APPARTS Document Technique AP European History Mr. Ott Park East High School – 2015-16
Primary Sources What is a primary source? Primary Original Artworks Diaries Poems Treaties Photos Videotapes of live events Original Literature Autobiographies
Secondary Sources Secondary Critique of the Art Textbook Articles about specific authors Essays about a specific topic Biographies Wikipedia
Examination of Primary Resources • APPARTS Technique Author Place and Time Prior Knowledge Audience Reason The Main Idea Significance
Author • Who created the source? • What do you know about the author? • What is the author’s point of view? • Does the author have anything in his/her past that could predict the POV?
Place and Time • Where and when was the source produced? • How might this affect the meaning of the source?
Prior Knowledge • Beyond information about the author and the context of its creation, what do you know that would help you further understand the primary source? For example, do you recognize any symbols and recall what they represent?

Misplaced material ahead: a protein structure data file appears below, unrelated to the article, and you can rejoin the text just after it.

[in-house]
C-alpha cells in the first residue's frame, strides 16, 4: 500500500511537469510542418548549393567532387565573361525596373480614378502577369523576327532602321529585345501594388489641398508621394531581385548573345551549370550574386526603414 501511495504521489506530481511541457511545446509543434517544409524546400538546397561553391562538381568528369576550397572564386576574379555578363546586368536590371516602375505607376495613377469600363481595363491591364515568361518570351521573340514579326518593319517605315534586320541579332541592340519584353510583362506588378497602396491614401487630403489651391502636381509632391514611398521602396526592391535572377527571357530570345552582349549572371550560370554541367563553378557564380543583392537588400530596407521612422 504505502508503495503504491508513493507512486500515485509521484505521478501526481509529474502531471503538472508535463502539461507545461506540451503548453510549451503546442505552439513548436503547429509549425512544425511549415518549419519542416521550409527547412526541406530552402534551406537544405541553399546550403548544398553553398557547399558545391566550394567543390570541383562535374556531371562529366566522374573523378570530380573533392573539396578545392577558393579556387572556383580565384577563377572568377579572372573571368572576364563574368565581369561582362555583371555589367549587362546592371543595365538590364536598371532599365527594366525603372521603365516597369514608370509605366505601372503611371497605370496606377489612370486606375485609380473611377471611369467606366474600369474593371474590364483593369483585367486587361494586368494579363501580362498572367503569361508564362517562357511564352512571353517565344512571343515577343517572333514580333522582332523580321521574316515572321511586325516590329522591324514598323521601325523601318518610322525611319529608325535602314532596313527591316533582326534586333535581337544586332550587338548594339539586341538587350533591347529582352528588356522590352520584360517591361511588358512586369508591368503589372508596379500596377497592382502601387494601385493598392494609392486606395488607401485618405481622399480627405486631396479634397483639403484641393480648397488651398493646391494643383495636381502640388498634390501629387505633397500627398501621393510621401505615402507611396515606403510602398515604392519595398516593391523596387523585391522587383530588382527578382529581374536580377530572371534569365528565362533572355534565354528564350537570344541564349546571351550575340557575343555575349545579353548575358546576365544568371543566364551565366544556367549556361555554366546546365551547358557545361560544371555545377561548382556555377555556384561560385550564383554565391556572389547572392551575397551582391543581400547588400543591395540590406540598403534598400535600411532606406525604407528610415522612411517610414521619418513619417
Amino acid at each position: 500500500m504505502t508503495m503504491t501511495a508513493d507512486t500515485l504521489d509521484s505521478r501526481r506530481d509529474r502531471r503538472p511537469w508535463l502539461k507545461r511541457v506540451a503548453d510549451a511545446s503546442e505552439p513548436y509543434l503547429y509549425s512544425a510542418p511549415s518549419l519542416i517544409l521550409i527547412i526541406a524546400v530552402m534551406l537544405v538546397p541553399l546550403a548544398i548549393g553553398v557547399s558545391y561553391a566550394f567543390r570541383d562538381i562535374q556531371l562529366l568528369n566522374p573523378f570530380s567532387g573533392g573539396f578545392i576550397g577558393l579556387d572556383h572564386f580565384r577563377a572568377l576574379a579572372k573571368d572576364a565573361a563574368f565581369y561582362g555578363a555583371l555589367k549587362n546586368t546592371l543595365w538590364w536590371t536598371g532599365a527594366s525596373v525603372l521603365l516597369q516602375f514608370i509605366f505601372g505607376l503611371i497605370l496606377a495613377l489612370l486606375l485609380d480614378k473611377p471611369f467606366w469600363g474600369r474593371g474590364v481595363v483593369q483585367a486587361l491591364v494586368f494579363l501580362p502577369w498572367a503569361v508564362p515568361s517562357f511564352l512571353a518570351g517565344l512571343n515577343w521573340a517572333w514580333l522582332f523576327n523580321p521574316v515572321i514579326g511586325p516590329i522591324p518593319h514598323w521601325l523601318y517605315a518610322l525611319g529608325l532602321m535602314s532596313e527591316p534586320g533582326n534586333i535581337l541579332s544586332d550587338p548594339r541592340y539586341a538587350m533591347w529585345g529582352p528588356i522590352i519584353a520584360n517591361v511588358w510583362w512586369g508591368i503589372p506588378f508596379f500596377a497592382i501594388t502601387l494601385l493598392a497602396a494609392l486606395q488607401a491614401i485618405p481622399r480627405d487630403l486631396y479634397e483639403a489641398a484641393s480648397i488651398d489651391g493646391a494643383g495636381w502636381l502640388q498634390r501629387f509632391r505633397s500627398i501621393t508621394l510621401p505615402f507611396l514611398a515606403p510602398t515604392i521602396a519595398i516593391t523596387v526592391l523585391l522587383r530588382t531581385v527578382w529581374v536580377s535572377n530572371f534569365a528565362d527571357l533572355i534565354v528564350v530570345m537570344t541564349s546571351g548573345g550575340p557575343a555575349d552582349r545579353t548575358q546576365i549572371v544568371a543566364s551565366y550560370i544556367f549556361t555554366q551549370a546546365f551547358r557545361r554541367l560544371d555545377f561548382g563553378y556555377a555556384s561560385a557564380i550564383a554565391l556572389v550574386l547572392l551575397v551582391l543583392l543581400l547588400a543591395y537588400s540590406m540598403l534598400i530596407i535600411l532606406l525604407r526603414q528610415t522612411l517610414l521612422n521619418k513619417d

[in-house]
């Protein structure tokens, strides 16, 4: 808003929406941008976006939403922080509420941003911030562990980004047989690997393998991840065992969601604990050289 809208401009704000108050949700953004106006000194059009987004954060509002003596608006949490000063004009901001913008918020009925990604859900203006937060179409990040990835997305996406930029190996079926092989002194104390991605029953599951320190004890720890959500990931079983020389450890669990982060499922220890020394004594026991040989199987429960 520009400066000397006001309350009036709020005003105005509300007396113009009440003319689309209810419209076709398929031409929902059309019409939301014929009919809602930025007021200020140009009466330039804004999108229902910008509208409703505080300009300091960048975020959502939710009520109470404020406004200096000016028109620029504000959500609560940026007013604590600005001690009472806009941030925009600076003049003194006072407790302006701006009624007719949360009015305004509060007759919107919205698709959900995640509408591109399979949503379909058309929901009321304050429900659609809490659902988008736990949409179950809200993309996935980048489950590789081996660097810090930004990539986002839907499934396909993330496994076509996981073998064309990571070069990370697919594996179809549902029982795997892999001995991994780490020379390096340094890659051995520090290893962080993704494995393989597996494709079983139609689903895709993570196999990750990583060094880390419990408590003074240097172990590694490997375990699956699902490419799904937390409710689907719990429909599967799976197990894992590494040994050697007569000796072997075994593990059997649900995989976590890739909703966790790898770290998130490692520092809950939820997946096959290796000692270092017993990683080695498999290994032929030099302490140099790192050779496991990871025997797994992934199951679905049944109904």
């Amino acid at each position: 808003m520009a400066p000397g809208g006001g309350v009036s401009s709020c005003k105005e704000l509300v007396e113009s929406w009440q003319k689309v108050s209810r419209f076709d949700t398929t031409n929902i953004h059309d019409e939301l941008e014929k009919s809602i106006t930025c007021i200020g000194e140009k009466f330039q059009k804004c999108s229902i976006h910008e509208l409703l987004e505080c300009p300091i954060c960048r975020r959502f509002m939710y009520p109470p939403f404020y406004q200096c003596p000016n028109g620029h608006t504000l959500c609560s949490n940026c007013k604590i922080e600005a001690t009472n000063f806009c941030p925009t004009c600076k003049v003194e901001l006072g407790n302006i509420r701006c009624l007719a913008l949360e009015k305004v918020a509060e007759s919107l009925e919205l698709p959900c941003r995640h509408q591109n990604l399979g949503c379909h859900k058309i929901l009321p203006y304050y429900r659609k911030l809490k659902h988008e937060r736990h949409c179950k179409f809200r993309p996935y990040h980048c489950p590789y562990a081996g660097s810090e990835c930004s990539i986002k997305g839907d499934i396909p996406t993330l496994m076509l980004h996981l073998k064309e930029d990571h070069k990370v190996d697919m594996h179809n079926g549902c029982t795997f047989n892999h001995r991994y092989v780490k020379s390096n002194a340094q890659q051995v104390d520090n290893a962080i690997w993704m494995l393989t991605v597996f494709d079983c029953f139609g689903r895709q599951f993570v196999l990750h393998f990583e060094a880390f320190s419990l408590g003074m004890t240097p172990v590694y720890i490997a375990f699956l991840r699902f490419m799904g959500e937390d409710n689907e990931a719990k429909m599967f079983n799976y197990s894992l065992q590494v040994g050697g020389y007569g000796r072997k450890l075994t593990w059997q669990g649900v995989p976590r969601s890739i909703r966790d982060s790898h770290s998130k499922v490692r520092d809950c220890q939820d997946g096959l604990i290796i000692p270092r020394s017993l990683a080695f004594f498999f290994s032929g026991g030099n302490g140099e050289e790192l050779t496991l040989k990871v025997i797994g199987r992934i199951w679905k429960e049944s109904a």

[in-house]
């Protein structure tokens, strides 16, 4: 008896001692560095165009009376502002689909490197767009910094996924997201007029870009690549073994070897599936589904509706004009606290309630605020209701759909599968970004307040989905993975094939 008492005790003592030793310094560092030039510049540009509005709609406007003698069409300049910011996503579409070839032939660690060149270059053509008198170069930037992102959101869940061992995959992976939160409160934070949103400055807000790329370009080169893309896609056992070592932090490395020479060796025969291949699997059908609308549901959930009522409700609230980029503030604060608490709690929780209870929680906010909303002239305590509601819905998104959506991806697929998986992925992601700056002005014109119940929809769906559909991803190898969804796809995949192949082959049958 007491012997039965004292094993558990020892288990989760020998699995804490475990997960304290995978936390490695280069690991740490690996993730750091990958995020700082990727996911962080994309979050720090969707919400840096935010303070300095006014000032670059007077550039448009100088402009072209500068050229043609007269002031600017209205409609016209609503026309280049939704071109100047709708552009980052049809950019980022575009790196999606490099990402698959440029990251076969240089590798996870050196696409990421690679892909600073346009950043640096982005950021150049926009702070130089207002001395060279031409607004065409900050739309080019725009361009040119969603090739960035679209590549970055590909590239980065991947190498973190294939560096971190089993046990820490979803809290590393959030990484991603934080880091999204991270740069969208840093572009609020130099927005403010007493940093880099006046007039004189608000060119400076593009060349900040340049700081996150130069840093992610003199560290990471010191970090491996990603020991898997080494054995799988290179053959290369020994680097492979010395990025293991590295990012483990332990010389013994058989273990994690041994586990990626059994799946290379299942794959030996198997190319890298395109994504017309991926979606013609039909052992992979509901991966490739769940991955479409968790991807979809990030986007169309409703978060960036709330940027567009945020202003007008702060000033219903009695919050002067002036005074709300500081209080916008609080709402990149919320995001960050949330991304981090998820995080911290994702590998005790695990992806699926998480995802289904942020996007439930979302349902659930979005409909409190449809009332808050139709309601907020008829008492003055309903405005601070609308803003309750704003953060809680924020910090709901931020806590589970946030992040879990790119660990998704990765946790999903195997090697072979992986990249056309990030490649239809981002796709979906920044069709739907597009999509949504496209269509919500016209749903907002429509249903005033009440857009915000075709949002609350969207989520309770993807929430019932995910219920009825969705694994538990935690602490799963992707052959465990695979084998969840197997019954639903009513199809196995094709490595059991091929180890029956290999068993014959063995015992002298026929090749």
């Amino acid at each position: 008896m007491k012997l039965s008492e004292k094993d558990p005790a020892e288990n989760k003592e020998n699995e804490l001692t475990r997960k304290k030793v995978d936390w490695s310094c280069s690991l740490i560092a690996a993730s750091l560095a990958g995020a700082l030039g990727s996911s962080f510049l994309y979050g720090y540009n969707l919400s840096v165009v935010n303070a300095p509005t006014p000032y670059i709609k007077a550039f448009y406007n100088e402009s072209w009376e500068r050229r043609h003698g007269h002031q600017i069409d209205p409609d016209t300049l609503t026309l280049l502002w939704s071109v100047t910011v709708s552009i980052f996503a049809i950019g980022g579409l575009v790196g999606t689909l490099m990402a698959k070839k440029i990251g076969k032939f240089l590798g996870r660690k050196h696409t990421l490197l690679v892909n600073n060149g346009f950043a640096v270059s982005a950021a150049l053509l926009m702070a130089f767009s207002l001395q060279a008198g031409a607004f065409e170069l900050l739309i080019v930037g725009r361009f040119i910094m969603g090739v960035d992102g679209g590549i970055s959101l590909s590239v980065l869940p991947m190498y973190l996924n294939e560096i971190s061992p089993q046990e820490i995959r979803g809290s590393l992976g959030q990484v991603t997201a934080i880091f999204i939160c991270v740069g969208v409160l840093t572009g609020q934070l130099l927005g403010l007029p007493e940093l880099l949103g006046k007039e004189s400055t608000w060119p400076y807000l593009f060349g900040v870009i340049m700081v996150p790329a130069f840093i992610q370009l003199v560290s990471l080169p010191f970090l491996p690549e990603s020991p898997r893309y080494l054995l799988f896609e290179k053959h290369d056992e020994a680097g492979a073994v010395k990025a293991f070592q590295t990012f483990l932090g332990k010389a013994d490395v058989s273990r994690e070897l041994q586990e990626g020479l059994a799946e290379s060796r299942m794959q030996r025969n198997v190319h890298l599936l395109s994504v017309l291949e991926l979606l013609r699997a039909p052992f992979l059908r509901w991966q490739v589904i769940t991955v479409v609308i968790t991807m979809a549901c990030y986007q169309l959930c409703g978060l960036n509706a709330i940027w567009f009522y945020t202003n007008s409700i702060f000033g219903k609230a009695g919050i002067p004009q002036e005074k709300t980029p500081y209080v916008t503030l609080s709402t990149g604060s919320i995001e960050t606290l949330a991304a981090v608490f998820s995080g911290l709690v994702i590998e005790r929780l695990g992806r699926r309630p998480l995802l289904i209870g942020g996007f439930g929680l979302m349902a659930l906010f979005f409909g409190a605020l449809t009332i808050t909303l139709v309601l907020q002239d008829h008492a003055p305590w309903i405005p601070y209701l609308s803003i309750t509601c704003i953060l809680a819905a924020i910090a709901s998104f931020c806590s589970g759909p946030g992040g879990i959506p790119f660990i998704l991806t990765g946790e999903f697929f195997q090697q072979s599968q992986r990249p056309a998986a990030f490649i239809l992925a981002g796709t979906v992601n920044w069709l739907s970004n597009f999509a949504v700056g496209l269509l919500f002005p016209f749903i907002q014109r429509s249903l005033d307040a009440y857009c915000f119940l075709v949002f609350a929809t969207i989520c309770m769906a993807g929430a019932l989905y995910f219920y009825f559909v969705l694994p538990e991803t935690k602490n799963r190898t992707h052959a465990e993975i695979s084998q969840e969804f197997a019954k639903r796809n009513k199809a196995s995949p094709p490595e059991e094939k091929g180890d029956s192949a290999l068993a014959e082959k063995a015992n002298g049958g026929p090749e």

Audience • For whom was the source created and how might this affect the reliability of the source? • Can this source persuade the audience?
Reason • Why was this source produced at the time it was produced?
The Main Idea • What point is the source trying to convey?
Significance • Why is this source important? • What inferences can you draw from this document? • Ask yourself, “So what?” in relation to the question asked.
Any questions??? • APPARTS is not a test-taking strategy. Document-Based Questions on the Advanced Placement exams allow students only 15 minutes to read and analyze somewhere between eight to 12 documents. There is no time to go through the APPARTS process. Therefore, APPARTS must have become, in the words of the AP Social Studies Vertical Teams Guide, "a habit of mind." Student must have had enough practice so that it has become an intuitive part of examining documents.